All companies and organizations throughout the continental United States, along with other parts of the world at some point in time, will need to turn their attention to evaluations that affect jobs within their workplace. Job evaluations have an effect on equal pay for such areas as; skill, effort, responsibilities, working conditions, and establishment that prohibits against compensation discrimination under the EPA (EEOC, 2013). The role of the Job Evaluation is to provide a systematic, fair and consistent measure of the relative value of jobs in an organization. The Job Evaluation Good Practice Guide, provided by the Cabinet Office, also discloses that the job evaluation is not used to measure performance, amount of work, or the amount of pay an individual will receive.
The articles that are under review assist in the determination of what laws help organizations in the job evaluation process. A few laws that are used for consideration are Equal Pay Act of 1963, Title VII of the Civil Rights Act of 1964, Age discrimination in Employment Act of 1967, and the Title I of the Americans with Disabilities Act of 1990 (EEOC, 2013). Along with the Equal Pay Act, the job evaluation process will include how race, color, religion, sex, national origin, age, or disability cannot be used in the writing of job evaluations or job reevaluations. By using these articles, it can provide credibility in the job evaluation process, and also can be used to determine job matching criteria and external pay comparisons between organizations that provide the same type of employment.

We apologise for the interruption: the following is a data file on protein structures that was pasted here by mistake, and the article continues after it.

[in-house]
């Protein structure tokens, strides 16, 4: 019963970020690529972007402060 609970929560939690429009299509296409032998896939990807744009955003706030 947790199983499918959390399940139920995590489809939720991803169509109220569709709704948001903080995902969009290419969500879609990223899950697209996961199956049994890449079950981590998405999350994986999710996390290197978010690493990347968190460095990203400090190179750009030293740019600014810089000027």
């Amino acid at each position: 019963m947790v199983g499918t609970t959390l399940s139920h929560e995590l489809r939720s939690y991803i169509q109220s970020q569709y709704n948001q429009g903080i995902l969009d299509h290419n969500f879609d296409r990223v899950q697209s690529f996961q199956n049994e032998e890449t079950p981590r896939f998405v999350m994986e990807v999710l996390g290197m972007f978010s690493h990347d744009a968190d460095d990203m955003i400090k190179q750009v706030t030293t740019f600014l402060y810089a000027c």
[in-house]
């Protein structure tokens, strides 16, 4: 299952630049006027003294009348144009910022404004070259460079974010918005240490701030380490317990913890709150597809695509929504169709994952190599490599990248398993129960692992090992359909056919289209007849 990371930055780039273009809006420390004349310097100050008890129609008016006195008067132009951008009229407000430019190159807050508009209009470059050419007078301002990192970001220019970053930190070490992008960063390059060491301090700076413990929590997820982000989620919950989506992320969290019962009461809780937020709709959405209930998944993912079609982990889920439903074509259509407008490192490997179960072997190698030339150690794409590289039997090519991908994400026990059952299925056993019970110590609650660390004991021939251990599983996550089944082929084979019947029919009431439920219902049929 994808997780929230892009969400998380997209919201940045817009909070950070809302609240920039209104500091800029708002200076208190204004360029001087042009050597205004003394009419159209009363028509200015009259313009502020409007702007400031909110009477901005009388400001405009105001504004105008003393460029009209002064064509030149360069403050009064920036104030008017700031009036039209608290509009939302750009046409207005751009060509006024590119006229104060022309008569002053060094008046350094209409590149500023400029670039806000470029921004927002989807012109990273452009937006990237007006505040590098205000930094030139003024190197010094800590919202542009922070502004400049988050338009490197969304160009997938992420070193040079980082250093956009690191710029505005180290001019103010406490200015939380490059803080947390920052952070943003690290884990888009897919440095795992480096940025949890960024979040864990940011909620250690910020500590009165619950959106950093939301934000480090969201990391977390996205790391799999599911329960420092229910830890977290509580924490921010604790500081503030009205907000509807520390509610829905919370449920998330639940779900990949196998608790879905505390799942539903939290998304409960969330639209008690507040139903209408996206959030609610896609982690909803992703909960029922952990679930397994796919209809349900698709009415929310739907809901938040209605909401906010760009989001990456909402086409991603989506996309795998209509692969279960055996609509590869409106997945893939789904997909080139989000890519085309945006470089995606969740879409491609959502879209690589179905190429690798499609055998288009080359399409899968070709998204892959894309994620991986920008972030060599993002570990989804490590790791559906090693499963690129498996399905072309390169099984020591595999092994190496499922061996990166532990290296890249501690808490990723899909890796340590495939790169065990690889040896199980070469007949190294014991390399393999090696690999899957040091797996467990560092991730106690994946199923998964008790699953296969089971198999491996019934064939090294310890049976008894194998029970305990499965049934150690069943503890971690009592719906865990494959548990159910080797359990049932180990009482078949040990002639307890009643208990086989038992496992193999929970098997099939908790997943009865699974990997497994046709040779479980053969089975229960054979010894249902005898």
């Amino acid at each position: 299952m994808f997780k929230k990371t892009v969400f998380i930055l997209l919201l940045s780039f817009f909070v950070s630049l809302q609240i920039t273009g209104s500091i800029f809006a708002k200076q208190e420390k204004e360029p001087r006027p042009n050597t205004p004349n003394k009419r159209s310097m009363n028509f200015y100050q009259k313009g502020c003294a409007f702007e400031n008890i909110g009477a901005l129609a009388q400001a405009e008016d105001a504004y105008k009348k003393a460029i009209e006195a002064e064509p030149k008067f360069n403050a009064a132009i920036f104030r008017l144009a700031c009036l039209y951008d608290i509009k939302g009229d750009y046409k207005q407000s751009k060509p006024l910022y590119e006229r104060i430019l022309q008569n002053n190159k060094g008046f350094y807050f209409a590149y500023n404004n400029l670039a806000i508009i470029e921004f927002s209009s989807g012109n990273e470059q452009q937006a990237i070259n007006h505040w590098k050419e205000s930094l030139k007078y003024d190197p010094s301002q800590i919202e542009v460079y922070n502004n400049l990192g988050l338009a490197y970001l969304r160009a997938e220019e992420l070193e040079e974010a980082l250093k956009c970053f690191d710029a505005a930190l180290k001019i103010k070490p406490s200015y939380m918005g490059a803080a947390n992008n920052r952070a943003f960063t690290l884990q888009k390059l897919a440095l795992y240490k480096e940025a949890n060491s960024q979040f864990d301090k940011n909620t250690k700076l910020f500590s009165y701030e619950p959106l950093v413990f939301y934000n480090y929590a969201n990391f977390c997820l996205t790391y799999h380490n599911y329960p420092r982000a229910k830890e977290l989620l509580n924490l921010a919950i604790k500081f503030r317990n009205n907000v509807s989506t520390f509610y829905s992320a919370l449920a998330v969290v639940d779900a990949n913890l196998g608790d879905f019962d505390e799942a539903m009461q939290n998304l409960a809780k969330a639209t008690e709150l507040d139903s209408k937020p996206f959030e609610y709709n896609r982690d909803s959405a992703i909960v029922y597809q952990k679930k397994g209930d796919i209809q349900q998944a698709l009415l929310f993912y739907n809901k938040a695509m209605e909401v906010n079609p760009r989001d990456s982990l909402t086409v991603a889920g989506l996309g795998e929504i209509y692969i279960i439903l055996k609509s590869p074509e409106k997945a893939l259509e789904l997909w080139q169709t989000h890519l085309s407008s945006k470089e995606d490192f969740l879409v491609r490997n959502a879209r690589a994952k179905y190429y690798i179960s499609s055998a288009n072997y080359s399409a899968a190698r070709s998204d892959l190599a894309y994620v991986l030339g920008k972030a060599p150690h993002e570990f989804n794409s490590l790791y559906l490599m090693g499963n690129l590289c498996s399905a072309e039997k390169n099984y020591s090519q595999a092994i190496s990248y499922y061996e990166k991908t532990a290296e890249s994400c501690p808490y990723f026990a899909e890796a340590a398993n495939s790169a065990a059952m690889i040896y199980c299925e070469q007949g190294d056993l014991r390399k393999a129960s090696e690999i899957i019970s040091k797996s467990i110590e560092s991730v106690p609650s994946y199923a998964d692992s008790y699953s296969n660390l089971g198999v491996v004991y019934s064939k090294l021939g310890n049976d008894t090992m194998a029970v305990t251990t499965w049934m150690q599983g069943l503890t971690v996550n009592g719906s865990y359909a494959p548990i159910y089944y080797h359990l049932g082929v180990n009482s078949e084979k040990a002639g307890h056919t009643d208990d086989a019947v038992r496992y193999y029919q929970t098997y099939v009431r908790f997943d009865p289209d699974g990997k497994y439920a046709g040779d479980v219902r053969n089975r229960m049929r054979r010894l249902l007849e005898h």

Importance of Job Performance Appraisals
As the manager of any team, one has many important roles to play and attend to. One important role is appraising the team’s individual performance. Job performance appraisals are important as they provide the manager with opportunity to provide a feedback on how well the employees are performing their delegated duties and a chance to motivate them. According to Buhler (2013), treating employees and co-workers equitably is not merely nice but the brain is wired to perform at the highest levels. Buhler further advises managers to schedule job appraisals and involve employees more to help the organization grow (Buhler & Worden, 2013).